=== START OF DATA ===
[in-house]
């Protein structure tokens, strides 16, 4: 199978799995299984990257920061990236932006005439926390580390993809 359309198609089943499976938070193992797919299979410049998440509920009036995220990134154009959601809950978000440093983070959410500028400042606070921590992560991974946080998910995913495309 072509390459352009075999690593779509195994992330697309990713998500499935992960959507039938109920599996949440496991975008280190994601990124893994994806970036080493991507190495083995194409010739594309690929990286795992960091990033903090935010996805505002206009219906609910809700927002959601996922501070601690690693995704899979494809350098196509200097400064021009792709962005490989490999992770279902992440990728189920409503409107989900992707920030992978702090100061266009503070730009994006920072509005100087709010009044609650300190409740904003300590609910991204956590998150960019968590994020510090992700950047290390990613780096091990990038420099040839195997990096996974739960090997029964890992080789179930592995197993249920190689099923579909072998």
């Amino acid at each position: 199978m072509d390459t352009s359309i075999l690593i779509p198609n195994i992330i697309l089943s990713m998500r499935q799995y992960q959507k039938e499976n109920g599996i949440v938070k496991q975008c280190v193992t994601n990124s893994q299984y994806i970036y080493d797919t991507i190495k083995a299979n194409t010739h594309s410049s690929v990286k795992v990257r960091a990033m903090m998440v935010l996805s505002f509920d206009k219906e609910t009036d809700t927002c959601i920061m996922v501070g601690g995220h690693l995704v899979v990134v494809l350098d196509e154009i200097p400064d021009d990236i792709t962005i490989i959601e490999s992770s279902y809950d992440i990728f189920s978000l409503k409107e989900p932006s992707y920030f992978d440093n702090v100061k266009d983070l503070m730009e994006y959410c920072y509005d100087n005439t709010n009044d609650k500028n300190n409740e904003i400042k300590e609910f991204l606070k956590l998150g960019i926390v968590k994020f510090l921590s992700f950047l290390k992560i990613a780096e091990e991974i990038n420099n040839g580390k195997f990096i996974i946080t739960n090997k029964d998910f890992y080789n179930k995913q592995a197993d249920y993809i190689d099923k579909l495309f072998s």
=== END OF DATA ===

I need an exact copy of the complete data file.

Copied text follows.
[in-house]
């Protein structure tokens, strides 16, 4: 199978799995299984990257920061990236932006005439926390580390993809 359309198609089943499976938070193992797919299979410049998440509920009036995220990134154009959601809950978000440093983070959410500028400042606070921590992560991974946080998910995913495309 072509390459352009075999690593779509195994992330697309990713998500499935992960959507039938109920599996949440496991975008280190994601990124893994994806970036080493991507190495083995194409010739594309690929990286795992960091990033903090935010996805505002206009219906609910809700927002959601996922501070601690690693995704899979494809350098196509200097400064021009792709962005490989490999992770279902992440990728189920409503409107989900992707920030992978702090100061266009503070730009994006920072509005100087709010009044609650300190409740904003300590609910991204956590998150960019968590994020510090992700950047290390990613780096091990990038420099040839195997990096996974739960090997029964890992080789179930592995197993249920190689099923579909072998």
């Amino acid at each position: 199978m072509d390459t352009s359309i075999l690593i779509p198609n195994i992330i697309l089943s990713m998500r499935q799995y992960q959507k039938e499976n109920g599996i949440v938070k496991q975008c280190v193992t994601n990124s893994q299984y994806i970036y080493d797919t991507i190495k083995a299979n194409t010739h594309s410049s690929v990286k795992v990257r960091a990033m903090m998440v935010l996805s505002f509920d206009k219906e609910t009036d809700t927002c959601i920061m996922v501070g601690g995220h690693l995704v899979v990134v494809l350098d196509e154009i200097p400064d021009d990236i792709t962005i490989i959601e490999s992770s279902y809950d992440i990728f189920s978000l409503k409107e989900p932006s992707y920030f992978d440093n702090v100061k266009d983070l503070m730009e994006y959410c920072y509005d100087n005439t709010n009044d609650k500028n300190n409740e904003i400042k300590e609910f991204l606070k956590l998150g960019i926390v968590k994020f510090l921590s992700f950047l290390k992560i990613a780096e091990e991974i990038n420099n040839g580390k195997f990096i996974i946080t739960n090997k029964d998910f890992y080789n179930k995913q592995a197993d249920y993809i190689d099923k579909l495309f072998s």